Dallamano’s COLT .38 SPECIAL SQUAD is a superb entry in the poliziotteschi subgenre of Italian Exploitation films.
In the city of Turin, Captain Vanni (Marcel Bozzuffi) is desperately trying to apprehend the vicious crime boss Marsiglese a.k.a. Black Angel (played by a menacing Ivan Rassimov). When Vanni and the police break up one of Marsiglese’s warehouses, he gets revenge by finding out where Vanni lives and kills his wife. At the funeral, Vanni tells his superiors that he has had enough and wants to quit. They tell him that they need him and authorize him to organize a secret team to fight criminals.
Vanni unites four other cops, their i.d.s are erased and new guns are distributed to each of them. For three months they train in the country on dirt bikes, honing their marksmanship, etc. as if they were on army maneuvers.
The Squad is quickly put into action by Vanni when three gunmen have a building under siege and demand a car or else they will kill the woman they have hostage. The other cops on the scene are thinking about the best way to handle the situation. Vanni, looking cool, calm, taking a drag from his cigarette, a slight grin on his face, says give them a car. The cops are a bit dumbfounded, but follow the order just the same.
The three armed thugs come out with the woman and take her with them in the car. They speed off and Vanni doesn’t want it pursued. The crooks think they have made a clean break, but the Squad is waiting for them. They take them out and rescue the girl.
That night after a celebratory drink, a group of young guys steal a car in front of the bar just as the team are exiting the same place. They jump on their cycles and give chase. In trying to evade the Squad, the driver of the car inadvertently runs over a traffic cop. The car eventually rolls over and one by one the young punks are rounded up.
It is discovered that there was a lot of money hidden in the trunk of that car, the amount of which matches up with a sale of dynamite. Marsiglese has returned to town with a new face, passport, etc. and finds out that Vanni knows about the dynamite and his connection to it. Vanni, his Squad, and some other detectives on the case start busting connections of Marsiglese’s to find where the explosives are being kept.
Marsiglese and his goons begin packing several briefcases with T.N.T. One is placed in a train station locker that Marsiglese detonates from his car that has a radio transmitter and a police band. Many are killed in the explosion and Vanni and his superiors learn that there are several similar cases placed all over the city. They are set off by radio signal, but the frequency cannot be tracked because Marsiglese’s car detonator is always on the move. Marsiglese demands $10 million dollars in two days or he will start setting off all of the explosives. He also wants Vanni off the case and since the higher-ups don’t want to risk any more lives, they remove Vanni from the assignment and place his Special Squad under the command of someone else.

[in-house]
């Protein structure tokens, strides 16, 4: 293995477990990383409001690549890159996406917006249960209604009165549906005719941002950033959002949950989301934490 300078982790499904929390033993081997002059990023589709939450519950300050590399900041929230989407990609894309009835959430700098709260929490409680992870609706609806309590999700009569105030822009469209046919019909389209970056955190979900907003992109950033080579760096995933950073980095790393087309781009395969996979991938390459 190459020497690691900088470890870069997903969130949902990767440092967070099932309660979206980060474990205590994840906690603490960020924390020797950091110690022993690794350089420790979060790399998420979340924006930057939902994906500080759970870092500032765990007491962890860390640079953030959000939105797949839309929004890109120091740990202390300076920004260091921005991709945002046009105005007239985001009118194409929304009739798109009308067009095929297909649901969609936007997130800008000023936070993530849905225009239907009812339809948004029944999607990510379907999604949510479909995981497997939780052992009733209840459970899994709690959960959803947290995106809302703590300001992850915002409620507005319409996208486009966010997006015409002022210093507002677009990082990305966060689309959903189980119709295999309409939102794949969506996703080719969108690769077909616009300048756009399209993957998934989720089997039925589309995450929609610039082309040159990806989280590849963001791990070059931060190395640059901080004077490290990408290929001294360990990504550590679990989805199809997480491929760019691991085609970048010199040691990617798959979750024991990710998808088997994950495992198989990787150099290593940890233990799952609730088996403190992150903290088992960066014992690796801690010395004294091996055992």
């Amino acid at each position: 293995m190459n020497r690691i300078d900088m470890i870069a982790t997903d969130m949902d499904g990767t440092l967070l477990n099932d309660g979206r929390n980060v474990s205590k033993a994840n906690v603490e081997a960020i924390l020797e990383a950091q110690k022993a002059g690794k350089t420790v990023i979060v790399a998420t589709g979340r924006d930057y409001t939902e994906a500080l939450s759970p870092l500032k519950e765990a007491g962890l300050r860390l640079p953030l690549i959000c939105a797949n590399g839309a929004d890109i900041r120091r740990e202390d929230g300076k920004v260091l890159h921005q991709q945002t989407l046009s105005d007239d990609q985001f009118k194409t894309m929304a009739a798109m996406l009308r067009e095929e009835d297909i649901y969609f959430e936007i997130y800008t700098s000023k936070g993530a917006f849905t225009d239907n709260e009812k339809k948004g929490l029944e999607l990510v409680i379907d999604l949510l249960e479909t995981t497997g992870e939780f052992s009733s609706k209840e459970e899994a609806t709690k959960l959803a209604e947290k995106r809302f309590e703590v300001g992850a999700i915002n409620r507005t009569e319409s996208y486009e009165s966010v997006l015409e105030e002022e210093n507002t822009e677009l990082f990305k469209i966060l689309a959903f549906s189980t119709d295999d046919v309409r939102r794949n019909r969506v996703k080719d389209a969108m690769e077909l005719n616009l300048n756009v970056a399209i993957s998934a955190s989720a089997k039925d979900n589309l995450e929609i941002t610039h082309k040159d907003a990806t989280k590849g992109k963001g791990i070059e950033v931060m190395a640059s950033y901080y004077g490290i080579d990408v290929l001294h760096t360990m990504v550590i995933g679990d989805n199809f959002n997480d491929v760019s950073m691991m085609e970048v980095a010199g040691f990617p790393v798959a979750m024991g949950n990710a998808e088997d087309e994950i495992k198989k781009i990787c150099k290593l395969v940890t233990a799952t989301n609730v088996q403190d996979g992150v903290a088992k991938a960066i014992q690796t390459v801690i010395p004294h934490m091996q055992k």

But Vanni is not one to give up, so with help from the Squad and some detective work, he may finally catch Marsiglese. But things are going to get brutal before they get better.
COLT .38 SPECIAL SQUAD is an engaging film through and through. You generally find yourself caring what will happen to the characters as well as enjoying the action. It is well shot by Gabor Pogany and Dallamano who was a cinematographer and filmed A FISTFUL OF DOLLARS and FOR A FEW DOLLARS MORE for Leone, so he knows how to use the camera to tell the story as well as the action scenes. Stelvio Cipriani provides a wonderful score as usual. The car/motorcycle stunts are expertly handled (including one stunt of a car driving at speed on top of a moving carrier train).
For me the stand out in the film is Marcel Bozzuffi as Vanni. He plays the character as determined and even when his tiny moments of getting the upper hand on Marsiglese are dashed, he soldiers on, although the odds are continually raised against him. Bozzuffi as Vanni comes off as an everyman. You feel his frustration in trying to track down Marsiglese. He is tough, but realistically so. Not only are we unsure if he will catch the antagonist, but with all the ruthlessness and violence, we don’t know if he will survive to the end credits!
Bozzuffi may be best known as “The Frenchman” in William Friedkin’s THE FRENCH CONNECTION. He was also in Robert Altman’s haunting, psychological thriller IMAGES with Susannah York and ,interestingly, in Lucio Fulci’s 1980 great crime film CONTRABAND, he played a sadistic of crime lord who also had the name of Marsiglese.
This is a highly recommended film, one of the best this sub-genre has to offer, and sadly it was Massimo Dallamano’s last film before he died.
Italian genre fans will spot Frank Garfield (Franco Garafalo, from Bruno Mattei’s HELL OF THE LIVING DEAD and THE OTHER HELL) who gets some of his fingers slammed off in a car door after being shot in the leg. And in a nightclub scene on a small stage is Grace Jones singing “I’ll Find My Way To You” composed by Stelvio Cipriani.
For more films like this seek out: LIVE LIKE A COP, DIE LIKE A MAN; ASSAULT WITH A DEADLY WEAPON; BLAZING MAGNUMS; and ALMOST HUMAN just to name a few.
Director – Massimo Dallamano
Writers – Massimo Bottari, Massimo Dallamano, Marco Guglielmi, Ettome Sanzo
Music – Stelvio Cipriani
The Magnificent Bastard
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